5 things to know before the stock market opens Monday, March 21


Here are the most important news, trends and analysis that investors need to start their trading day:

1. Wall Street looks steady after best week since November 2020

Traders on the floor of the NYSE, March 18, 2022.

Source: NYSE

U.S. stock futures were little changed Monday after strong gains last week that saw the Dow Jones Industrial Average, the S&P 500 and the Nasdaq each log their best weekly performances since November 2020. Dow stock Boeing fell 5% in the premarket after a 737-800 jet crashed with 132 people on board in China. Investors were also watching for developments in Russia’s war with Ukraine.

  • Friday’s rally capped a week in which the Dow rose 5.5%, the S&P 500 gained nearly 6.2%, and the Nasdaq jumped 8.2%. All three stock benchmarks broke multiweek losing streaks. Only the Nasdaq remained in a correction.
  • U.S. oil prices on Monday gained 4% to $109 per barrel as European Union nations considered joining the United States’ Russian oil embargo, while a weekend attack on Saudi oil facilities raised concerns.
  • The 10-year Treasury yield Monday rose to around 2.24%. Following last week’s first interest rate hike in more than three years, Federal Reserve Chairman Jerome Powell is set to speak at the National Association for Business Economics’ annual conference at 12 p.m. ET.

2. Berkshire to buy Alleghany; Goldman to announce crypto milestone

Warren Buffett at Berkshire Hathaway’s annual meeting in Los Angeles, California. May 1, 2021.

Gerard Miller | CNBC

Warren Buffett‘s Berkshire Hathaway said Monday morning it agreed to buy insurance company Alleghany for $11.6 billion, or $848.02 per share, in cash. Alleghany shares, which closed at $676.75 on Friday, rallied toward that buyout price in Monday’s premarket. For the acquisition, Buffett dipped into Berkshire‘s massive cash hoard of $146.72 billion at the end of 2021. The deal, which is expected to close in the fourth quarter of this year, came after Berkshire’s Class A shares hit a record high last week, closing above $500,000 for the first time.

A Goldman Sachs Group Inc. logo hangs on the floor of the New York Stock Exchange in New York, U.S., on Wednesday, May 19, 2010.

Daniel Acker | Bloomberg | Getty Images

Goldman Sachs is close to announcing that it’s the first major U.S. bank to trade an over-the-counter crypto transaction, CNBC has learned. Goldman traded a bitcoin-linked instrument called a non-deliverable option with crypto merchant bank Galaxy Digital, according to the two firms. CNBC’s Hugh Son reports that the move is seen as a notable step in the development of crypto markets for institutional investors. Hedge funds have been seeking derivative exposure to bitcoin.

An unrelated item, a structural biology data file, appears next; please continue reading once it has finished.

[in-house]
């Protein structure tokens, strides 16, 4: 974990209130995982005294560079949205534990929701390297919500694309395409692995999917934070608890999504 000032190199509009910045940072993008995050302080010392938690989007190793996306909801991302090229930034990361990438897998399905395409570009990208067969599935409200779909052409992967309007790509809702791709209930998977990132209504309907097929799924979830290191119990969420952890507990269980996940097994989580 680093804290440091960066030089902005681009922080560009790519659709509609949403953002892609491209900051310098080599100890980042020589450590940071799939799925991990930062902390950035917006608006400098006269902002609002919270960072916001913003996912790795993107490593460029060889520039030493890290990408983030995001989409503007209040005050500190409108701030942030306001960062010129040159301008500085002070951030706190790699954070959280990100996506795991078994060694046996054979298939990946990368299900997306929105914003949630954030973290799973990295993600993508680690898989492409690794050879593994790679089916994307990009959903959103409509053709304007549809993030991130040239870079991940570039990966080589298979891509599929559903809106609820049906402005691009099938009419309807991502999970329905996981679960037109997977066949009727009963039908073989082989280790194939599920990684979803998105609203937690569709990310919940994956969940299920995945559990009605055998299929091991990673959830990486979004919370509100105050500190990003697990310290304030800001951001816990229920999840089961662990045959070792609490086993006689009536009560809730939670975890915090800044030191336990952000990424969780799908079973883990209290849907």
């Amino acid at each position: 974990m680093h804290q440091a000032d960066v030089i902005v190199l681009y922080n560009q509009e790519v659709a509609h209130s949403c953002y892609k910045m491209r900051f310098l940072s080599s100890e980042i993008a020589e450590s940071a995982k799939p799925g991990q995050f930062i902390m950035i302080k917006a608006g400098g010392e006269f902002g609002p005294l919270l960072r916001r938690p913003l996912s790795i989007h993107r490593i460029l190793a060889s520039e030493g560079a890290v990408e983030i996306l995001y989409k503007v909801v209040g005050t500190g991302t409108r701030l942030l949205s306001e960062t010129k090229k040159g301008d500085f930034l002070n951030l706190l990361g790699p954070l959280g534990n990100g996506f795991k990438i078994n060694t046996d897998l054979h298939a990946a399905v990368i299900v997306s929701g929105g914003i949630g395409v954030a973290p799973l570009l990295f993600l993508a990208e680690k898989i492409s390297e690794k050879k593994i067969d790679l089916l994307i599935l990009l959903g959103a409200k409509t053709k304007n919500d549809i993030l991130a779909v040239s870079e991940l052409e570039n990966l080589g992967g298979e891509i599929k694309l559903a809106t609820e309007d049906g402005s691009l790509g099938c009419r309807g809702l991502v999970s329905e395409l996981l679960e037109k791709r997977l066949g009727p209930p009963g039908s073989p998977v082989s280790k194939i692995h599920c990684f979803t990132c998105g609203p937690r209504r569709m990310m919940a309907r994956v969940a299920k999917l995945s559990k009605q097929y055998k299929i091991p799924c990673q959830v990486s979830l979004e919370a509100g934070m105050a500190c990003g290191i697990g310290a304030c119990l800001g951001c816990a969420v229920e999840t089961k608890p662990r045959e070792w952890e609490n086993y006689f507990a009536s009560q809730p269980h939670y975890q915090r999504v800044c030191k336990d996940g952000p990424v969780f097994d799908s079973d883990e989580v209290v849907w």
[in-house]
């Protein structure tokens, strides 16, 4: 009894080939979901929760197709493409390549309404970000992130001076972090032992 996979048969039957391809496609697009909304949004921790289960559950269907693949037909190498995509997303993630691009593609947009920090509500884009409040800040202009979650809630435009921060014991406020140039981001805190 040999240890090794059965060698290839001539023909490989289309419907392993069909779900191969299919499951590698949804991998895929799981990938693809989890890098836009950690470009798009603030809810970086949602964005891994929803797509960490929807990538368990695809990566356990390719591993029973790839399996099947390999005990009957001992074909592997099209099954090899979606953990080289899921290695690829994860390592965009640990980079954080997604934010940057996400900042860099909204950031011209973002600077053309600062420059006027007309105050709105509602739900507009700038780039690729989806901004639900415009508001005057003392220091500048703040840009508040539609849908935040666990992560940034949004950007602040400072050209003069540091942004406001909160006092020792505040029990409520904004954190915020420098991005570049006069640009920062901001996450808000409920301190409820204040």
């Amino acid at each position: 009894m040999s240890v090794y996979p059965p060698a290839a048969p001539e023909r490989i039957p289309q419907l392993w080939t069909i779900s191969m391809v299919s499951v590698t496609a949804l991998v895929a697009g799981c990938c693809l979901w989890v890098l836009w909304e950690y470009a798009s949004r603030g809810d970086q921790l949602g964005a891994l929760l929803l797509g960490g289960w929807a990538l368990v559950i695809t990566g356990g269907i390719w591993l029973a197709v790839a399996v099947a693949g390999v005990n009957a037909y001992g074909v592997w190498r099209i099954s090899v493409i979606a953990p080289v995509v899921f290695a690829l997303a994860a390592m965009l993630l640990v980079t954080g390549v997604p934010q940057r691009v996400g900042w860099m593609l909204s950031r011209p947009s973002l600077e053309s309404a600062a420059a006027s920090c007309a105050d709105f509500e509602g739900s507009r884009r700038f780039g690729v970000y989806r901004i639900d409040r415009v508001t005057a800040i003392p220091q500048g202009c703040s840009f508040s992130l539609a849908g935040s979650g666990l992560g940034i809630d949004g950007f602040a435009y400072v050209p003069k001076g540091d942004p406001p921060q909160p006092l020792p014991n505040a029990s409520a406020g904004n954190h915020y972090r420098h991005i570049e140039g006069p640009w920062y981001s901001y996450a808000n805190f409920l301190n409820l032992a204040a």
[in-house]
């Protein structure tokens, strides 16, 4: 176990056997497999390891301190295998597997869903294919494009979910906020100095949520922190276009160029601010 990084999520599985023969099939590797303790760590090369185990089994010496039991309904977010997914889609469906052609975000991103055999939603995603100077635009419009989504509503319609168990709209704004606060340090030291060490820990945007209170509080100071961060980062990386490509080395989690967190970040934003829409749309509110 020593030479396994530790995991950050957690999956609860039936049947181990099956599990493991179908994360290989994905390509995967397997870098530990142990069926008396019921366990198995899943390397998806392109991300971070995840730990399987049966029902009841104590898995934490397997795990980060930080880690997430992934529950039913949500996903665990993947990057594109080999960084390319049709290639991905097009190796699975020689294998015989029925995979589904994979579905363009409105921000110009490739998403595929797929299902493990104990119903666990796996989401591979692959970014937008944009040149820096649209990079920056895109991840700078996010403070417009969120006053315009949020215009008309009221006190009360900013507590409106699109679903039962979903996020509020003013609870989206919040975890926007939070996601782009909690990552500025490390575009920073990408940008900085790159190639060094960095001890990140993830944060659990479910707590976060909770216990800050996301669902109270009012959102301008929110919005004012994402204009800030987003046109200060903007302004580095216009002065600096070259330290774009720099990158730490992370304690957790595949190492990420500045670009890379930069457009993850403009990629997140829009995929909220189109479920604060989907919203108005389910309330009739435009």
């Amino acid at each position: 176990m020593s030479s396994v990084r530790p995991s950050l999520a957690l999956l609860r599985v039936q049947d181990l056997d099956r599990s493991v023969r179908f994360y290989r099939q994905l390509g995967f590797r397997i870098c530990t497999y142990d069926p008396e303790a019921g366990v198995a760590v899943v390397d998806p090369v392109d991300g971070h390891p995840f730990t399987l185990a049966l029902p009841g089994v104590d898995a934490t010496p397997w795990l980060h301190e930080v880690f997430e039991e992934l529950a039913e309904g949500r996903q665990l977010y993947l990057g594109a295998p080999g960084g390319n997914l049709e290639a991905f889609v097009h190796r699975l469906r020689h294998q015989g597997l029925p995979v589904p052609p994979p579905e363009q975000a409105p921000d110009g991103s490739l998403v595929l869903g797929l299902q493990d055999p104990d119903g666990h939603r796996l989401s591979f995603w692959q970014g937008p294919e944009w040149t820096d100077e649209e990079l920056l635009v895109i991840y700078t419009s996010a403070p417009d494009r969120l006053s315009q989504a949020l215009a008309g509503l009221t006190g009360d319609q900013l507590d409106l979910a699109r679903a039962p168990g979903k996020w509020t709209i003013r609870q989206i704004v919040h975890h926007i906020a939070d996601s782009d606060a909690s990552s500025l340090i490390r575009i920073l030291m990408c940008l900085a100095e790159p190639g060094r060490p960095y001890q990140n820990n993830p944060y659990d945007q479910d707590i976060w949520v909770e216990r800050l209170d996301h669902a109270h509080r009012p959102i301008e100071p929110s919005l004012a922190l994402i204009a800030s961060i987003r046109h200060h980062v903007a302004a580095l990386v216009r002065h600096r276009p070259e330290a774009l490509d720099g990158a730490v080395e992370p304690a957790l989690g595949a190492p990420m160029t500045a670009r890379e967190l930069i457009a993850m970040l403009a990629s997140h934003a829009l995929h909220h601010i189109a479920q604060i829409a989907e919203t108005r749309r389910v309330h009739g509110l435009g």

3. Boeing passenger jet crashes in China with 132 people on board

China’s civil aviation authority said a Boeing 737-800 jet operated by China Eastern Airlines crashed Monday in the southern region of Guangxi. There was no immediate word on the fate of the 123 passengers and nine crew members. Boeing told The Associated Press that it’s aware of the initial reports of the crash and was “working to gather more information.” The incident comes as the company has been trying to recover its reputation after a number of major crashes in recent years.

4. Biden adds Poland stop; Mariupol rejects surrender demand

U.S. President Joe Biden speaks during a meeting about ARPA-H, a health research agency that seeks to accelerate progress on curing cancer and additional health innovations, in the South Court Auditorium on the White House complex, in Washington, March 18, 2022.

Al Drago | Reuters

President Joe Biden has added a stop in Poland to his trip this week to Europe for urgent talks with NATO and European allies about Russia’s offensive in Ukraine. Poland, a crucial ally in the Ukraine crisis, is hosting thousands of American troops and taking in more Ukrainian refugee than any other nation. White House officials have said Biden has no plans to travel to Ukraine.

Civilians trapped in Mariupol city under Russian attacks, are evacuated in groups under the control of pro-Russian separatists, through other cities, in Mariupol, Ukraine on March 20, 2022.

Stringer | Anadolu Agency | Getty Images

Ukrainian officials on Monday rejected a Russian demand for a surrender in Mariupol in exchange for safe passage out of the besieged strategic port city. In the capital Kyiv, Russian shelling devastated a shopping center near the city center. Britain’s Defense Ministry said Monday that Ukraine’s resistance had kept the bulk of Russian forces more than 15 miles from the center of Kyiv.

5. Justice Clarence Thomas hospitalized; Biden Supreme Court pick hearing

The US Supreme Court in Washington, DC, on March 9, 2022.

Stefani Reynolds | AFP | Getty Images

Supreme Court Justice Clarence Thomas has been hospitalized since Friday due to an infection. The court provided no additional details about the infection, but said Thomas was being treated with antibiotics and his “flu-like symptoms” were abating. Thomas, among the 6-3 conservative majority, plans to participate in the cases this week even if he misses the arguments, the court said.

  • The announcement about the 73-year-old’s hospitalization came as the Senate Judiciary Committee prepared to begin confirmation hearings Monday for Ketanji Brown Jackson. The 51-year-old judge is Biden’s pick to succeed retiring liberal justice Stephen Breyer.

— CNBC reporters Vicky McKeever, Fred Imbert, Evelyn Cheng and Karen Gilchrist as well as The Associated Press contributed to this report.

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